Want to talk to an expert employment law solicitor?

You'll receive a callback from a specialist within an hour

In the case of Grosset v City of York Council ET/1801465/14 the Employment Tribunal held that the dismissal of a school teacher who suffers from cystic fibrosis for a serious error of judgment (showing an 18-rated film to a class of 15/16-year-olds) was discriminatory.

Mr Grosset was employed as head of the English department at Joseph Rowntree School (“the School”) . He suffers from cystic fibrosis, which did not normally affect his ability to undertake his role. However, Mr Grosset was required to undertake a strict regime of physical exercise each day in order to remedy his condition, and had to keep stress as low as possible (as an increase in stress would potentially cause his condition to deteriorate).

From the start of his employment at the School the then-head teacher, Mrs Wright, implemented adjustments to his duties in order to minimise the stress caused to him by his position – this included giving him sufficient notice of meetings and consulting with him over any major changes. In September 2013 a new head teacher, Mr Crane, commenced employment at the School. Mr Crane was not informed of the fact that Mr Grosset suffered from cystic fibrosis and was not informed of the measures that had previously been put in place for Mr Grosset.

Mr Crane put in place new systems for all departments, with the aim of improving outcomes for pupils, and increased the workload for the heads of departments. All of the departments were also subjected to extra scrutiny, with ‘Focus Fortnights’ introduced to enable the outcomes of each department to be scrutinised on a fortnightly basis. The new systems and extra scrutiny caused a substantial amount of extra work for the heads of departments.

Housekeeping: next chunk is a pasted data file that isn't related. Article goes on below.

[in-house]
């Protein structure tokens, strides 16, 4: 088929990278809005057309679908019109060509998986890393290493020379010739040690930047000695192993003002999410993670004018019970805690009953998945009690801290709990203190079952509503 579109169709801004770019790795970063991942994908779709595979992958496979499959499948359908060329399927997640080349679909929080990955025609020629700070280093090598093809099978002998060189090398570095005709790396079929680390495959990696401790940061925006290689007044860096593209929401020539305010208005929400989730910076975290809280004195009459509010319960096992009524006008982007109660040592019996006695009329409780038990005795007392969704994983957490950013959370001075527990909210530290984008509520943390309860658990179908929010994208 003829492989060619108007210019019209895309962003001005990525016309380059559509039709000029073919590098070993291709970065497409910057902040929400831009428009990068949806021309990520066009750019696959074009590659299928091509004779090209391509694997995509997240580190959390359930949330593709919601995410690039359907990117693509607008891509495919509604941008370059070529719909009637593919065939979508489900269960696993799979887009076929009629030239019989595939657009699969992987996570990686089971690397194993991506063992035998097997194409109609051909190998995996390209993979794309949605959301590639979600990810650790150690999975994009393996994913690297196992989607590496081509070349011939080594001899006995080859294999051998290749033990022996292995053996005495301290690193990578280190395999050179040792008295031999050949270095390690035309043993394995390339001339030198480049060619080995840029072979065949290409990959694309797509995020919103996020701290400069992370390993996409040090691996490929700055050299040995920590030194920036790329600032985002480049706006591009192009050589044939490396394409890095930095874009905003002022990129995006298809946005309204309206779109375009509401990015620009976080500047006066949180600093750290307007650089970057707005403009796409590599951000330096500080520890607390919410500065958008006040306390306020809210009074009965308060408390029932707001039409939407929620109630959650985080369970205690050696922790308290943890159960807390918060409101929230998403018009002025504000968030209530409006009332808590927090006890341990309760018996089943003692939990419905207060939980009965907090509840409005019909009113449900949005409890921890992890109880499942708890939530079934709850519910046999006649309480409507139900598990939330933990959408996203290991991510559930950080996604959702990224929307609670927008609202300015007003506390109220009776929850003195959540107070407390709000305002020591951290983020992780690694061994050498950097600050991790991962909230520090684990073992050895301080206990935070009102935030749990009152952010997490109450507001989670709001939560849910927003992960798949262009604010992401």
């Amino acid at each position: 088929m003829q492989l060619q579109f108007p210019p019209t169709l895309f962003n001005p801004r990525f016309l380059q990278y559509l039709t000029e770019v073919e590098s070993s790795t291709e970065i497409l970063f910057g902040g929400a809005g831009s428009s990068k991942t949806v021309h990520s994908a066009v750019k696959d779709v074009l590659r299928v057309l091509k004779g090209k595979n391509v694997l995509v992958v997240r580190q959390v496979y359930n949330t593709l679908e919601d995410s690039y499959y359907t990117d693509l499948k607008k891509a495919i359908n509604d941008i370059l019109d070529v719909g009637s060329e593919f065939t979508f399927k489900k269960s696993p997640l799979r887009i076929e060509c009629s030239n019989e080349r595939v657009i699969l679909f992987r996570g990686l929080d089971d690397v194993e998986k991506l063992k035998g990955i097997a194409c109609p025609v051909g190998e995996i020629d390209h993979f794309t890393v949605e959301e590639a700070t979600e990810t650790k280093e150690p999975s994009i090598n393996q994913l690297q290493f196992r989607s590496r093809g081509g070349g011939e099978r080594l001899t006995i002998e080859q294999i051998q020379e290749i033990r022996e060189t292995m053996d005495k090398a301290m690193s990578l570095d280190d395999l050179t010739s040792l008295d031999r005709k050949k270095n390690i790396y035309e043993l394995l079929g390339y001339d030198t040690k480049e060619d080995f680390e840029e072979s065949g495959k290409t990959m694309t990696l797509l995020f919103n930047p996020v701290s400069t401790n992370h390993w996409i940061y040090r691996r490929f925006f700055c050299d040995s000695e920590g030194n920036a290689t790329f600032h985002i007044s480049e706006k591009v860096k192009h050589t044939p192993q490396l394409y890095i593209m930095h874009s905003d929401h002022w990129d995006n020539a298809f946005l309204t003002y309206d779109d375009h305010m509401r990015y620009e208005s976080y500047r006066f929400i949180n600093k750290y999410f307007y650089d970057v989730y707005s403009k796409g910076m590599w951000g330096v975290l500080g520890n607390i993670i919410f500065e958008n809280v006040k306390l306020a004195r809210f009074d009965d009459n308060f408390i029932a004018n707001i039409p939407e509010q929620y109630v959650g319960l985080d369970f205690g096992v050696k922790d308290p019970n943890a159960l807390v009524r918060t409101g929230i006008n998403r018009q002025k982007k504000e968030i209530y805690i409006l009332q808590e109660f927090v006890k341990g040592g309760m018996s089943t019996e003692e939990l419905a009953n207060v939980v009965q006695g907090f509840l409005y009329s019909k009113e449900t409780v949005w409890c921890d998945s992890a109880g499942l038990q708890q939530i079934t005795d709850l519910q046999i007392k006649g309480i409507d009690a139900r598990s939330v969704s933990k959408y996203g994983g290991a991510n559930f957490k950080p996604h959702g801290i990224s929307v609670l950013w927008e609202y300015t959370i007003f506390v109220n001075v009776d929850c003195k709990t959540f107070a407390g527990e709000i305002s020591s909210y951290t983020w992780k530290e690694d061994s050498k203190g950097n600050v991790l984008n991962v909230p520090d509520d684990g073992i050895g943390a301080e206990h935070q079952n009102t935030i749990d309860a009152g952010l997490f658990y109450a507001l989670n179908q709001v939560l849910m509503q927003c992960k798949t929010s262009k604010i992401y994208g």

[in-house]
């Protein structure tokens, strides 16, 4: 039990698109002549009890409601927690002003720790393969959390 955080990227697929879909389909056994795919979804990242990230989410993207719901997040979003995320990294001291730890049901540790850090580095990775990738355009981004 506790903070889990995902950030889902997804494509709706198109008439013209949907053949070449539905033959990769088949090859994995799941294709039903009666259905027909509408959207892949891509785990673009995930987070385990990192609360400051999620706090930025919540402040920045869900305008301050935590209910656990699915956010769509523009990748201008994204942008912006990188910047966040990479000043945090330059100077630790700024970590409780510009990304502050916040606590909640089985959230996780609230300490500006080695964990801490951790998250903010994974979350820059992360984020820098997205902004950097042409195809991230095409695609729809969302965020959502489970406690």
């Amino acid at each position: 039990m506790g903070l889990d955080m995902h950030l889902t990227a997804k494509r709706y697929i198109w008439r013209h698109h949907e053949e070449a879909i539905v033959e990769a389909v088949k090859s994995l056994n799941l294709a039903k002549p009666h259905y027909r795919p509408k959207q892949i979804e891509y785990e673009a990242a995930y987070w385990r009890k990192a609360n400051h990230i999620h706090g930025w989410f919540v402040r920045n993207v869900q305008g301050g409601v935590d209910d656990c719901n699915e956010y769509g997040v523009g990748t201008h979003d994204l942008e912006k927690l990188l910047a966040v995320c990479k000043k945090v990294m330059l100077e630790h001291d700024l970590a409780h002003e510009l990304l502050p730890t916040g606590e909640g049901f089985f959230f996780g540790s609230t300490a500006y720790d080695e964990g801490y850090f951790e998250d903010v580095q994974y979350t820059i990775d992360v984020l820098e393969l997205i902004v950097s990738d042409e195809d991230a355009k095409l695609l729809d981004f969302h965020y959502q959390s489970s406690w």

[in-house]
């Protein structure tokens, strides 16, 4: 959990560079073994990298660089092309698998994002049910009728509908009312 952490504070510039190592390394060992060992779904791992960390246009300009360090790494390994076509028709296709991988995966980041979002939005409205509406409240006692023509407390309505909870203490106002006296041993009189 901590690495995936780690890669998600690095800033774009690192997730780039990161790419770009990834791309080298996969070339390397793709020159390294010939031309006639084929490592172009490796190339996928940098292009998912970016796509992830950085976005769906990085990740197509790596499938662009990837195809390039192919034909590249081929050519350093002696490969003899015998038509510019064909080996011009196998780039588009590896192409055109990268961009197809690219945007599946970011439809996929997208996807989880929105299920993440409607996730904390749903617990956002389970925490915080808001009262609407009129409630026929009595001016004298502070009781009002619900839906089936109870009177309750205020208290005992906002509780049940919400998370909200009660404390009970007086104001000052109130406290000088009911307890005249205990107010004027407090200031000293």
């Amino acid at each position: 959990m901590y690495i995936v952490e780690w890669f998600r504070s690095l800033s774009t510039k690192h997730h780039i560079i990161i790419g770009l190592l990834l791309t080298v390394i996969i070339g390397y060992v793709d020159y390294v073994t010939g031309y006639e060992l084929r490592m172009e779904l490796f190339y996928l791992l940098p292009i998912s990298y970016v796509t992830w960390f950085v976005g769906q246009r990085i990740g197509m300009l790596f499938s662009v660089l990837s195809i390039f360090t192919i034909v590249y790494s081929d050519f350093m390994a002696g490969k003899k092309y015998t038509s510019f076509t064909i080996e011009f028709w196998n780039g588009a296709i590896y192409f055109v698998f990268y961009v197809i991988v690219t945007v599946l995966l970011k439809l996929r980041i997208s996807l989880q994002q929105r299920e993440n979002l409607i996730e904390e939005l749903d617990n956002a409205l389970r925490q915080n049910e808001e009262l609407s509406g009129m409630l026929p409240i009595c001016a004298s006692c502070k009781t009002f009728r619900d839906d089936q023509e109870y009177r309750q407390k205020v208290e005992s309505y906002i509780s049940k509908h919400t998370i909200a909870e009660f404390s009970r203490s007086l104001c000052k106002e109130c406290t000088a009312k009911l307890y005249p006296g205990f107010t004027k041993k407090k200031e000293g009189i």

Mr Grosset started to feel under strain as a result of the extra workload. On 24 September 2013 he wrote a letter to his union representative setting out a number of complaints about the changes Mr Crane had introduced, and started to make a log of incidents as they occurred. He then wrote a letter to Mr Crane on 10 October 2013 setting out, among other things, that the increased workload was causing him to suffer from stress, and that he did not believe that Mr Crane was sufficiently aware of the nature or effect of his disability. He also asked that there be a reduction in his teaching load and a reduction or prioritization of tasks and deadlines.